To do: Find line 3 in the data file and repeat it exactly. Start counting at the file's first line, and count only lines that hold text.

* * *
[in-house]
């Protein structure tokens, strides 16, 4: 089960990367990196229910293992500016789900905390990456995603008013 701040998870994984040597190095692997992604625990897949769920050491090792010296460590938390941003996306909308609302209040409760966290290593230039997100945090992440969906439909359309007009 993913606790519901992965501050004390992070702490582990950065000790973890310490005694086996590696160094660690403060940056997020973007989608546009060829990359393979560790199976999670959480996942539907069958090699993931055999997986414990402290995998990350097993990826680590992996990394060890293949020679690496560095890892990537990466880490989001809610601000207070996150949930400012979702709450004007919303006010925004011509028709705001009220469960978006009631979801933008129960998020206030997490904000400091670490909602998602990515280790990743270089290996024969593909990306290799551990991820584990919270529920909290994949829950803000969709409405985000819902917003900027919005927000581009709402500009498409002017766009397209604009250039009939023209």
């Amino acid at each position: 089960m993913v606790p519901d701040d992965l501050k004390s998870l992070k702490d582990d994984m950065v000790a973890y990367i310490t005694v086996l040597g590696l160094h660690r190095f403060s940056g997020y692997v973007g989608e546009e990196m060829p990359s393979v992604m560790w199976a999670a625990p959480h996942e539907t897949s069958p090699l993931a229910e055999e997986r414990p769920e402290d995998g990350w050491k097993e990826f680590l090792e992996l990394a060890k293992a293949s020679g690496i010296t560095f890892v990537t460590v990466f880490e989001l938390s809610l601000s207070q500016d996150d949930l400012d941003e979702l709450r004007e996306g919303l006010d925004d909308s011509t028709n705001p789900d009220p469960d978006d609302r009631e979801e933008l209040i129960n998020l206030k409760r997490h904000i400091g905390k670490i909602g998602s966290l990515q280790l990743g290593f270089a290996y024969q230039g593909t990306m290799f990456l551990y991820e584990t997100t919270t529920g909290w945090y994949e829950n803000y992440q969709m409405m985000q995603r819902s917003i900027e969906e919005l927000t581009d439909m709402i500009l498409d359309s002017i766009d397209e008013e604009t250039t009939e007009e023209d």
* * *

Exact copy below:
């Amino acid at each position: 089960m993913v606790p519901d701040d992965l501050k004390s998870l992070k702490d582990d994984m950065v000790a973890y990367i310490t005694v086996l040597g590696l160094h660690r190095f403060s940056g997020y692997v973007g989608e546009e990196m060829p990359s393979v992604m560790w199976a999670a625990p959480h996942e539907t897949s069958p090699l993931a229910e055999e997986r414990p769920e402290d995998g990350w050491k097993e990826f680590l090792e992996l990394a060890k293992a293949s020679g690496i010296t560095f890892v990537t460590v990466f880490e989001l938390s809610l601000s207070q500016d996150d949930l400012d941003e979702l709450r004007e996306g919303l006010d925004d909308s011509t028709n705001p789900d009220p469960d978006d609302r009631e979801e933008l209040i129960n998020l206030k409760r997490h904000i400091g905390k670490i909602g998602s966290l990515q280790l990743g290593f270089a290996y024969q230039g593909t990306m290799f990456l551990y991820e584990t997100t919270t529920g909290w945090y994949e829950n803000y992440q969709m409405m985000q995603r819902s917003i900027e969906e919005l927000t581009d439909m709402i500009l498409d359309s002017i766009d397209e008013e604009t250039t009939e007009e023209d």